In particular, the scheme provides the basis for resident EEA and Swiss citizens and their family members to apply for UK immigration status under the scheme.
The Scheme is consistent with the draft withdrawal agreement with the European Union published on 14 November 2018 as regards EU citizens residing here before the end of the implementation period on 31 December 2020 and their family members. It is also consistent with the citizens’ rights agreements reached with the other EU countries, and Iceland, Liechtenstein and Norway and Switzerland.
The EU settlement scheme will also be the basis on which EU and Swiss citizens resident in the UK by exit date and their family members will be able to obtain UK immigration status in order to remain here in the event of the UK leaving the EU on 31 October 2019 without a deal.
Online applications and administrative review following an online refusal
The statement of changes in immigration rules 9 September 2019, mandates the online route for making an application for administrative review where the online application has led to a refusal. For example, instead of having to make a paper application for administrative review following an online refusal, such as for example a refusal of British citizenship, steps will now be taken to ensure that the administrative review which is an internal review by the Home Office can also be made online to be synchronised with the general online process for all most applications for leave to enter and remain in the UK.
There are certain EEA applications such as for example those relating to extended family members of EEA nationals, say a Russian national in a relationship with a German national living in the UK, for which there are no online forms at present and paper applications will need to be completed. This does not appear to have been covered under the statement of changes.
Administrative review for loss of settled / pre- status by EU nationals or their dependents
A further scenario subject to administrative review may be where for example status granted under the EU settlement scheme is cancelled at the border because the person, a non-EU national, say married to an EU national no longer meets the requirements for that status, e.g. in this scenario where such a non-EU national has previously been granted pre- status under the settlement scheme but has ceased to be the family member of an EEA national as a result of a divorce for example and such cancellation could only occur where the person no longer met any of the basis for eligibility for status under the EU settlement scheme.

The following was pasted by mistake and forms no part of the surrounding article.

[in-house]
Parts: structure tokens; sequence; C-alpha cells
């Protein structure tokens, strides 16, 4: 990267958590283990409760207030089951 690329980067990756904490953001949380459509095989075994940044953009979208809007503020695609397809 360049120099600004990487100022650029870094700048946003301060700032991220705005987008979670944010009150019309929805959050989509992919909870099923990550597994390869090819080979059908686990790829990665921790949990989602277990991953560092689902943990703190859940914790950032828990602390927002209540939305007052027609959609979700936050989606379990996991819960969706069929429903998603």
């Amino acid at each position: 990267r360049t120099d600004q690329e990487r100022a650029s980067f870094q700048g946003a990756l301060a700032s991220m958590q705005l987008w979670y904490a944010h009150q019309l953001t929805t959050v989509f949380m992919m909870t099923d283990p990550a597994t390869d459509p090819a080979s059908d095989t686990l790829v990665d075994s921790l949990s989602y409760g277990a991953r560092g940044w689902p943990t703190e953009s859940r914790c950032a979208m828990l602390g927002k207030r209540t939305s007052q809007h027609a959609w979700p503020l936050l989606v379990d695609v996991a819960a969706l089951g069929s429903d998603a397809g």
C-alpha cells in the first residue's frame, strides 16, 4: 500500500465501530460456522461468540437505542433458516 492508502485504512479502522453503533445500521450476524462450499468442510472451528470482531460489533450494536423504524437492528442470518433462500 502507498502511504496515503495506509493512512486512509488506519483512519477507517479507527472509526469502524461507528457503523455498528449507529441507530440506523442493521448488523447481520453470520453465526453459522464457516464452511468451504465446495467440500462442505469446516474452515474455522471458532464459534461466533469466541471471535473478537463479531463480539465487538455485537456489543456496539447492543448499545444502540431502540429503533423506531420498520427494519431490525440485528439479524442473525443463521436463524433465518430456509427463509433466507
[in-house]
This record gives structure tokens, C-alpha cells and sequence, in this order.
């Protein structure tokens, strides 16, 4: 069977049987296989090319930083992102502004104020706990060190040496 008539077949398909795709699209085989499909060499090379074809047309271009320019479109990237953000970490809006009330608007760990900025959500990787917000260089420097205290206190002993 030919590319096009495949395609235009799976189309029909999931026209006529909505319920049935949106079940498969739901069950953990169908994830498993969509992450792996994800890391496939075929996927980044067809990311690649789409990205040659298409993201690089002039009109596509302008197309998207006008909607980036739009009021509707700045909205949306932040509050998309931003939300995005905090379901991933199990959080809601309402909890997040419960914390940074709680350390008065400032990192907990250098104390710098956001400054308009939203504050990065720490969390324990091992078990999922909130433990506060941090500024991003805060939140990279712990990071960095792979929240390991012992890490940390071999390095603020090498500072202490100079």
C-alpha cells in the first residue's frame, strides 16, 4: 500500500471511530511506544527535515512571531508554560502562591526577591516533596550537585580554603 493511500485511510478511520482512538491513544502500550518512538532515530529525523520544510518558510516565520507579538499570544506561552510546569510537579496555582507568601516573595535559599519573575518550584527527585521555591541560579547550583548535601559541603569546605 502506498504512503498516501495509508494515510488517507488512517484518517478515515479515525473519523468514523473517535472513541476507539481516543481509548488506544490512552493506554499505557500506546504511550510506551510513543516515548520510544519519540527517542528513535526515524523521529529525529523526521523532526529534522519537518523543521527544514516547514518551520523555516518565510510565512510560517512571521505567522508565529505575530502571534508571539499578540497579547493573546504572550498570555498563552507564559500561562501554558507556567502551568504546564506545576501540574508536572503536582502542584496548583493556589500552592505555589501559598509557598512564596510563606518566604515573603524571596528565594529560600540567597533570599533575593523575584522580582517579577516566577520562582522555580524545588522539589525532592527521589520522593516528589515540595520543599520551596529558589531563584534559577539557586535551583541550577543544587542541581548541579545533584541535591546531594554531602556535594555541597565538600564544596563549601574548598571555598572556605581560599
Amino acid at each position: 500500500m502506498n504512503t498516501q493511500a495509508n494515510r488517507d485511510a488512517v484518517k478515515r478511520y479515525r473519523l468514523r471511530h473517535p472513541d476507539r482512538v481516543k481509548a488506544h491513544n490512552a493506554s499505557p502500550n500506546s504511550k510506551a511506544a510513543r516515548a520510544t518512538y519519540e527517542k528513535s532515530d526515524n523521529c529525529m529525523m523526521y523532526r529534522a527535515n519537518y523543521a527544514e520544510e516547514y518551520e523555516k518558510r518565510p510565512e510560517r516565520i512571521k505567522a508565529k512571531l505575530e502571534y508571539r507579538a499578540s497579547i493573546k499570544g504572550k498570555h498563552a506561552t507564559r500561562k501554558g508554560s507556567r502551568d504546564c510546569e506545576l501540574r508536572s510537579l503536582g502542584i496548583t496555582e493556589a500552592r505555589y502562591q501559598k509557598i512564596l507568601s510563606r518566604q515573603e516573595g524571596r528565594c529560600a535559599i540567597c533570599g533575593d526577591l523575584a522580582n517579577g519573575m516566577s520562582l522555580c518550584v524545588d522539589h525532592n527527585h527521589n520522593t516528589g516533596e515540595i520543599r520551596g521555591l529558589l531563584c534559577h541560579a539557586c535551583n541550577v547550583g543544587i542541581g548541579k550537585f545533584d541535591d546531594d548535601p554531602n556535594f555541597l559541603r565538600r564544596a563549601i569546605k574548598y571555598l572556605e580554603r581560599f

Whilst the EU settlement scheme is an online process, any administrative review would not be and the new statement of changes endeavours to remedy that situation.
The Dublin arrangement which determines which EU state is responsible for considering an asylum application
The Dublin arrangements are in summary arrangements whereby if an asylum seeker has originally claimed asylum in France and has been fingerprinted and recorded in that country, then decides to come to Britain to claim asylum here, the usual course for the UK government or another EU state where the asylum seeker has originally claimed asylum, is to contact the authorities of the original EU state, for example France in this scenario, where the asylum seeker had originally claimed asylum to obtain confirmation that for example, France will take responsibility over the asylum application, and if so the asylum seeker will be returned to that country.
After Britain leaves the EU, references to the Dublin arrangements will be replaced in the event of a no-deal exit so that they will no longer apply to the UK. This, in fact, means that if the asylum seeker having claimed asylum in another EU country come to the UK, and the UK will be responsible for the claim and would not have been a position to send that individual back to the original EU country where asylum had previously been claimed.
Amendments to section 67 leave– relocation in support of unaccompanied refugee children
In June 2018 the Home Office introduced ‘section 67 leave.’ This makes sure that children who are transferred to the UK under section 67 of the Immigration Act 2016 and who do not qualify for refugee status or international protection, are able to remain in the UK and build a life here. This form of leave allows them to study, work, access public funds and healthcare and is a route to settlement.